Yasuhiro Morimoto, the Japanese consul general in Busan, was replaced Thursday after an unusually short term of about one year in which he was temporarily recalled from South Korea amid diplomatic friction involving the "comfort women" issue, the Foreign Ministry said.

Consuls general usually serve for two to three years, but Morimoto, who took up the post in June 2016, is believed to have criticized Prime Minister Shinzo Abe's policy toward South Korea in a private meeting, a government source said.

His successor is Hisashi Michigami, Japan's consul general in Dubai, according to the ministry.

Chief Cabinet Secretary Yoshihide Suga said at a news conference that he did not know the reason behind Morimoto's replacement and claimed it was "a usual personnel change."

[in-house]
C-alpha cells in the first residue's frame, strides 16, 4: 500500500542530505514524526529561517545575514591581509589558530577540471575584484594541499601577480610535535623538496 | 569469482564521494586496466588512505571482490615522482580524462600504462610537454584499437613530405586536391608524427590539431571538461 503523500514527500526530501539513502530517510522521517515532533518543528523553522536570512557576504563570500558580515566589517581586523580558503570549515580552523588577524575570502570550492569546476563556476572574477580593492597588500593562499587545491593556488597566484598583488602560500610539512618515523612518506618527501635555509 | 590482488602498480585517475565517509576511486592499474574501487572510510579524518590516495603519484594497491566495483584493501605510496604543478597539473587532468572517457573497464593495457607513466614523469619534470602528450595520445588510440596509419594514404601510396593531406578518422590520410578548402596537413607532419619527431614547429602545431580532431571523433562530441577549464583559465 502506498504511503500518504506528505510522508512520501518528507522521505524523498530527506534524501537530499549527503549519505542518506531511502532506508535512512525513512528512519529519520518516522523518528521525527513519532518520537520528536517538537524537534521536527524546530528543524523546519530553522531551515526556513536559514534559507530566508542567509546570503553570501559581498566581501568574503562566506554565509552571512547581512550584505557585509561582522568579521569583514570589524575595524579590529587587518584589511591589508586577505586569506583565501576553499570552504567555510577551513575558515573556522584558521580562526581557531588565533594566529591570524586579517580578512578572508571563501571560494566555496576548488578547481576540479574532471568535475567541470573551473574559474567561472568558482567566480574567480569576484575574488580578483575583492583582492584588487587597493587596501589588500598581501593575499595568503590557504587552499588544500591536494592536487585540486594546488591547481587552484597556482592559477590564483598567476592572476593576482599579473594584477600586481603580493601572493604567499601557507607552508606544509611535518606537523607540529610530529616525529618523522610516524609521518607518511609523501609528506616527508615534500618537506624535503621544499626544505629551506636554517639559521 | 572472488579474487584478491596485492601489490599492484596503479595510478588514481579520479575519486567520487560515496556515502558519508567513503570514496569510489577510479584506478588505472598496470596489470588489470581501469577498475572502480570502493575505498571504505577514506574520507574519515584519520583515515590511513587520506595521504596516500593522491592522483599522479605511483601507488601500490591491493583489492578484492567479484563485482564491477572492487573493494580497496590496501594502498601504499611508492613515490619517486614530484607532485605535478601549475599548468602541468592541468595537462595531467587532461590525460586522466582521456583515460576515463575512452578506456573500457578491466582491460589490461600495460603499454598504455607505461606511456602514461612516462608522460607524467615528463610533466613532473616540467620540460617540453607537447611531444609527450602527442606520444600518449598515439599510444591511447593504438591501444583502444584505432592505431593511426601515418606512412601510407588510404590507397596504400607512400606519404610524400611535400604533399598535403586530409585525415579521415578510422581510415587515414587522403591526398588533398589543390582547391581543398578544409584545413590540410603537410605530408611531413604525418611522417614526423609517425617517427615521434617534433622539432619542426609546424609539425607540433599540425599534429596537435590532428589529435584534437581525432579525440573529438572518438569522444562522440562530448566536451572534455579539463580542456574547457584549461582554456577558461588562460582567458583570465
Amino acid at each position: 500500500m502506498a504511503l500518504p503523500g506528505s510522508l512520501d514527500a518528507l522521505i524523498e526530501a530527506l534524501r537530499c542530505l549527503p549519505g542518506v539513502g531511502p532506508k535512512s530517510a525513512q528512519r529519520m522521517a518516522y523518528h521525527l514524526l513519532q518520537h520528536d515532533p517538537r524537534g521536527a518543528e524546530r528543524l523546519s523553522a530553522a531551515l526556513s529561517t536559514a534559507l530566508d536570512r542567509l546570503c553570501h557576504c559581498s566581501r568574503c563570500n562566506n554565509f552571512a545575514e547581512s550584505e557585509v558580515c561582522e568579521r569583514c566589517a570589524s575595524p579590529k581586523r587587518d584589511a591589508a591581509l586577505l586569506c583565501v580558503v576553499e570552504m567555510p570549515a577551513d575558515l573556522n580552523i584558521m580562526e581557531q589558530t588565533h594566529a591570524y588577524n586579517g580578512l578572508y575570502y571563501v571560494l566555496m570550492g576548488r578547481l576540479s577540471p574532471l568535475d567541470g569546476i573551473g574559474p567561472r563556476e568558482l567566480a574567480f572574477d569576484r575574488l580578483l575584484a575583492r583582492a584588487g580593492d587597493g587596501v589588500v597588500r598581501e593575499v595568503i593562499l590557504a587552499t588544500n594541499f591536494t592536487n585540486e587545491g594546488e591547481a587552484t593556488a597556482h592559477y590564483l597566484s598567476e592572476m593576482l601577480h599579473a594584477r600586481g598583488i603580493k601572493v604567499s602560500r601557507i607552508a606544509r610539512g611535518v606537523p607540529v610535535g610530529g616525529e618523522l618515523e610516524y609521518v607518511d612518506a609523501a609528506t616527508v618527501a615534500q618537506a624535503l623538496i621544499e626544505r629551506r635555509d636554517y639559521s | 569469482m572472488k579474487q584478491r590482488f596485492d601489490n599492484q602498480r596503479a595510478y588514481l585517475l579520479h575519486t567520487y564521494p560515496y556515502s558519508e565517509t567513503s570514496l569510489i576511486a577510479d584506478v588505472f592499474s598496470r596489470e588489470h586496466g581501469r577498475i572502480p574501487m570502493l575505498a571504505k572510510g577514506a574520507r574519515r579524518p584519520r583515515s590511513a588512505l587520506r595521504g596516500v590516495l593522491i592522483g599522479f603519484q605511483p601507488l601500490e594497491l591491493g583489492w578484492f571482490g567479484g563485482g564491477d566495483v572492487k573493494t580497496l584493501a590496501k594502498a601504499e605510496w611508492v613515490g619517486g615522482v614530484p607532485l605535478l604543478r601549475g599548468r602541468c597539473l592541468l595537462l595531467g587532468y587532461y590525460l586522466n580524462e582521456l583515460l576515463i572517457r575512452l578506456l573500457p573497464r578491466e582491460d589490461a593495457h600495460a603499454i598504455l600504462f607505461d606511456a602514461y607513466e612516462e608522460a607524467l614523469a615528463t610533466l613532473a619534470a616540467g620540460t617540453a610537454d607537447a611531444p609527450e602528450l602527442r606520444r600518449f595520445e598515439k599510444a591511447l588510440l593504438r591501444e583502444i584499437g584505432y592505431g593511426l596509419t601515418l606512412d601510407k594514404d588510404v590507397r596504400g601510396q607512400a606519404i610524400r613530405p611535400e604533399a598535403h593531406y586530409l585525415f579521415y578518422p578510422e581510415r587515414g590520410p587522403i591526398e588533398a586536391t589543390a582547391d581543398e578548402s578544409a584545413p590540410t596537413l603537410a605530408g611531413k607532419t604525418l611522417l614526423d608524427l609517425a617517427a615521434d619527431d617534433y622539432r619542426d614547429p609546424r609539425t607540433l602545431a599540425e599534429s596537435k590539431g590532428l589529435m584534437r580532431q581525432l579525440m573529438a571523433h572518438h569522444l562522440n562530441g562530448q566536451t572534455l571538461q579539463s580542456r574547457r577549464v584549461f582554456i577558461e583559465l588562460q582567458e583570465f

In January, the Abe administration temporarily recalled Morimoto along with Japanese Ambassador to South Korea Yasumasa Nagamine to protest the erection of a statue in Busan symbolizing the comfort women, Japan's euphemism for the mostly Korean women who were forced into Japan's wartime military brothels.

The two remained in Japan until April.

The statue was installed by a South Korean civic group last December outside the Japanese Consulate in the southern port city. The statue was reportedly taken down once but reinstalled shortly after Defense Minister Tomomi Inada paid a visit to war-related Yasukuni Shrine upon her return from Prime Minister Shinzo Abe's historic visit to the sensitive USS Arizona Memorial in Pearl Harbor, Hawaii. The shrine is criticized by Japan's neighbors of glorifying Japan's wartime aggression.